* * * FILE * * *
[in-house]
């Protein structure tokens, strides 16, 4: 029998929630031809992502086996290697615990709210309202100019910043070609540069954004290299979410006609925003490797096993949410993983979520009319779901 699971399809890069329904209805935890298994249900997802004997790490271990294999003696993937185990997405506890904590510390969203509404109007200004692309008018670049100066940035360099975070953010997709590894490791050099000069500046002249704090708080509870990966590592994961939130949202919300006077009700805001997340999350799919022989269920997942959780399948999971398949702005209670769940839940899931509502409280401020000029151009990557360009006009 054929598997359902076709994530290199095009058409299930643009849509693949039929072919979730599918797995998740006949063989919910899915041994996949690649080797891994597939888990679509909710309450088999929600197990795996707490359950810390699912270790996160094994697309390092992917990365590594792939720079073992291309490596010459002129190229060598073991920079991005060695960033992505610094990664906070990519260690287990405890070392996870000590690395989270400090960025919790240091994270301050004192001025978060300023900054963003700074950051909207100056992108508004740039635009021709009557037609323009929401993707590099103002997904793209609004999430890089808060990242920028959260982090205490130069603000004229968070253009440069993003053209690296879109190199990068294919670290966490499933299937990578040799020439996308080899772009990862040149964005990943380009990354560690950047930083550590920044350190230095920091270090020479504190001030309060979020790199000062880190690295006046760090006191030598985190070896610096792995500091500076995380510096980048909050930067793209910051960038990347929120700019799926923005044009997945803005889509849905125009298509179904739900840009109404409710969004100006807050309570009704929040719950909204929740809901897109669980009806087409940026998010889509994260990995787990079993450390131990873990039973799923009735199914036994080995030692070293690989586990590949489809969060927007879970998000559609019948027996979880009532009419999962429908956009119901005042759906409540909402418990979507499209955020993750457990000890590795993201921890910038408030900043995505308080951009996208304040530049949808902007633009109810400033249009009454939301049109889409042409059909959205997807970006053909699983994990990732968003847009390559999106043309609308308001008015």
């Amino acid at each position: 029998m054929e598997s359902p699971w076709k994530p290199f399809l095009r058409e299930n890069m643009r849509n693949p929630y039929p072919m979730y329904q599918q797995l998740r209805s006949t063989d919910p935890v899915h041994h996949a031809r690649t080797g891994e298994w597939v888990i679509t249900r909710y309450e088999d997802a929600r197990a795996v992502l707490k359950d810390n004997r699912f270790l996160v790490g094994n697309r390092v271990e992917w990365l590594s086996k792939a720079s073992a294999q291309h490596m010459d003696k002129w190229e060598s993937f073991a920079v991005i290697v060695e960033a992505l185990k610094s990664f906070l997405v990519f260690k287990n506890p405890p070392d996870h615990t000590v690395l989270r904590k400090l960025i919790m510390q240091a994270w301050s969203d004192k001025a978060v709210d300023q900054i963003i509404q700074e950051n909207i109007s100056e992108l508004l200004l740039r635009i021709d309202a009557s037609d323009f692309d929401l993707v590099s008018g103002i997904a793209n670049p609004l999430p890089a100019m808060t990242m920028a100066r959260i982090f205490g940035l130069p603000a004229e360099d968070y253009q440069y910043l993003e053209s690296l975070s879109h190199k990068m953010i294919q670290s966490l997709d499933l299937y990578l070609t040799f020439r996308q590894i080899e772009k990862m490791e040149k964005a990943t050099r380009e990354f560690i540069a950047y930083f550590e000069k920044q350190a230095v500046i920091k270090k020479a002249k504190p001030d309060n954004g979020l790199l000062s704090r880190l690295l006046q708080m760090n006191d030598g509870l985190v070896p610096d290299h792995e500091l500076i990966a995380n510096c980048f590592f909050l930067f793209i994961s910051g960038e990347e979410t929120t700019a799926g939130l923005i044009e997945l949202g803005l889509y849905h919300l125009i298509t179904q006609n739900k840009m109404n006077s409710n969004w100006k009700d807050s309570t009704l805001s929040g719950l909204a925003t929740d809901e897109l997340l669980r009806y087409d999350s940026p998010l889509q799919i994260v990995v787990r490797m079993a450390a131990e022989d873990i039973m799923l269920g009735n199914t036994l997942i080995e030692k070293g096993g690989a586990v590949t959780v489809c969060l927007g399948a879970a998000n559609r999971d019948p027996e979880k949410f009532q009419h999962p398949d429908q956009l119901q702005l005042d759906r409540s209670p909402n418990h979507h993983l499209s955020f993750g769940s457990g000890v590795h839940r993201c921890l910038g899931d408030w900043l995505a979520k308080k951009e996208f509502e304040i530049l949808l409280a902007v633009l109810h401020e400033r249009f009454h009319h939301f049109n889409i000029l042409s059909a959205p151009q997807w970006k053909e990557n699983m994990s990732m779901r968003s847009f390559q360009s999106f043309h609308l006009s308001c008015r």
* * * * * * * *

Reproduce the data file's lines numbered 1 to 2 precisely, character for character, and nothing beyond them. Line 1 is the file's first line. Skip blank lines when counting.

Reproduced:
[in-house]
């Protein structure tokens, strides 16, 4: 029998929630031809992502086996290697615990709210309202100019910043070609540069954004290299979410006609925003490797096993949410993983979520009319779901 699971399809890069329904209805935890298994249900997802004997790490271990294999003696993937185990997405506890904590510390969203509404109007200004692309008018670049100066940035360099975070953010997709590894490791050099000069500046002249704090708080509870990966590592994961939130949202919300006077009700805001997340999350799919022989269920997942959780399948999971398949702005209670769940839940899931509502409280401020000029151009990557360009006009 054929598997359902076709994530290199095009058409299930643009849509693949039929072919979730599918797995998740006949063989919910899915041994996949690649080797891994597939888990679509909710309450088999929600197990795996707490359950810390699912270790996160094994697309390092992917990365590594792939720079073992291309490596010459002129190229060598073991920079991005060695960033992505610094990664906070990519260690287990405890070392996870000590690395989270400090960025919790240091994270301050004192001025978060300023900054963003700074950051909207100056992108508004740039635009021709009557037609323009929401993707590099103002997904793209609004999430890089808060990242920028959260982090205490130069603000004229968070253009440069993003053209690296879109190199990068294919670290966490499933299937990578040799020439996308080899772009990862040149964005990943380009990354560690950047930083550590920044350190230095920091270090020479504190001030309060979020790199000062880190690295006046760090006191030598985190070896610096792995500091500076995380510096980048909050930067793209910051960038990347929120700019799926923005044009997945803005889509849905125009298509179904739900840009109404409710969004100006807050309570009704929040719950909204929740809901897109669980009806087409940026998010889509994260990995787990079993450390131990873990039973799923009735199914036994080995030692070293690989586990590949489809969060927007879970998000559609019948027996979880009532009419999962429908956009119901005042759906409540909402418990979507499209955020993750457990000890590795993201921890910038408030900043995505308080951009996208304040530049949808902007633009109810400033249009009454939301049109889409042409059909959205997807970006053909699983994990990732968003847009390559999106043309609308308001008015």